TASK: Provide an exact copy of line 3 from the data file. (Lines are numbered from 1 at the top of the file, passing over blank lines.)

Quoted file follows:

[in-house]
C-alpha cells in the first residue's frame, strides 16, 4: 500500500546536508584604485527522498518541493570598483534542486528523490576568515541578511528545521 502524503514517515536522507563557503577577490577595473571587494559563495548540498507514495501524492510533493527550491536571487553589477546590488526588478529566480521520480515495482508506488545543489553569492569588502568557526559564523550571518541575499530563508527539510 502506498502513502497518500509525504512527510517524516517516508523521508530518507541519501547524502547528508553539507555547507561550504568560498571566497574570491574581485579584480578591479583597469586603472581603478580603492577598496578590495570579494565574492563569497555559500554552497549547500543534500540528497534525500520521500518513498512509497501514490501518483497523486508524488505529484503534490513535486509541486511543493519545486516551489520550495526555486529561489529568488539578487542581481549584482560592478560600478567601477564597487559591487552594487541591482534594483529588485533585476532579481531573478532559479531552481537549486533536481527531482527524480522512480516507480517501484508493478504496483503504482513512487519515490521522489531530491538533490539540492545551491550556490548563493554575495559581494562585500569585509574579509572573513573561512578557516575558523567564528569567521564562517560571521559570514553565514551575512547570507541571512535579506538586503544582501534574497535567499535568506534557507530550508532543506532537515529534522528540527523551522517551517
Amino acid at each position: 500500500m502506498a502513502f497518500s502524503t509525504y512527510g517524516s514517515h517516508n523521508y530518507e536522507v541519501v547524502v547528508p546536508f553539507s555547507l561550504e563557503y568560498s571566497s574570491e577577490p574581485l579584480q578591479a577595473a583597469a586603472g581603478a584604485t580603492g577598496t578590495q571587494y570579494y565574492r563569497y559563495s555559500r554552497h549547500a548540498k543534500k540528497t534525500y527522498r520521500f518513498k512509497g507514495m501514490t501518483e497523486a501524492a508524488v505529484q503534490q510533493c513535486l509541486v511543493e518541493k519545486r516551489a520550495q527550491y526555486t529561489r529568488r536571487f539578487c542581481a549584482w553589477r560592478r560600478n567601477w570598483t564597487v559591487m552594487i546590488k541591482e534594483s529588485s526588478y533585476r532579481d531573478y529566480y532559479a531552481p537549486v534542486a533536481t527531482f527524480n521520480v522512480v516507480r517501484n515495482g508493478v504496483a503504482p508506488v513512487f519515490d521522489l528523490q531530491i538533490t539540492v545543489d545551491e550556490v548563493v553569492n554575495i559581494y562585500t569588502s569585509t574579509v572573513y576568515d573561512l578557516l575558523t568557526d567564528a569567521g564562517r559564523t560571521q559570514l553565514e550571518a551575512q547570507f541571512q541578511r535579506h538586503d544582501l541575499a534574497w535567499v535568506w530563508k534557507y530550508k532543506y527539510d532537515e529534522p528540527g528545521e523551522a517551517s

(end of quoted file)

Amino acid at each position: 500500500m502506498a502513502f497518500s502524503t509525504y512527510g517524516s514517515h517516508n523521508y530518507e536522507v541519501v547524502v547528508p546536508f553539507s555547507l561550504e563557503y568560498s571566497s574570491e577577490p574581485l579584480q578591479a577595473a583597469a586603472g581603478a584604485t580603492g577598496t578590495q571587494y570579494y565574492r563569497y559563495s555559500r554552497h549547500a548540498k543534500k540528497t534525500y527522498r520521500f518513498k512509497g507514495m501514490t501518483e497523486a501524492a508524488v505529484q503534490q510533493c513535486l509541486v511543493e518541493k519545486r516551489a520550495q527550491y526555486t529561489r529568488r536571487f539578487c542581481a549584482w553589477r560592478r560600478n567601477w570598483t564597487v559591487m552594487i546590488k541591482e534594483s529588485s526588478y533585476r532579481d531573478y529566480y532559479a531552481p537549486v534542486a533536481t527531482f527524480n521520480v522512480v516507480r517501484n515495482g508493478v504496483a503504482p508506488v513512487f519515490d521522489l528523490q531530491i538533490t539540492v545543489d545551491e550556490v548563493v553569492n554575495i559581494y562585500t569588502s569585509t574579509v572573513y576568515d573561512l578557516l575558523t568557526d567564528a569567521g564562517r559564523t560571521q559570514l553565514e550571518a551575512q547570507f541571512q541578511r535579506h538586503d544582501l541575499a534574497w535567499v535568506w530563508k534557507y530550508k532543506y527539510d532537515e529534522p528540527g528545521e523551522a517551517s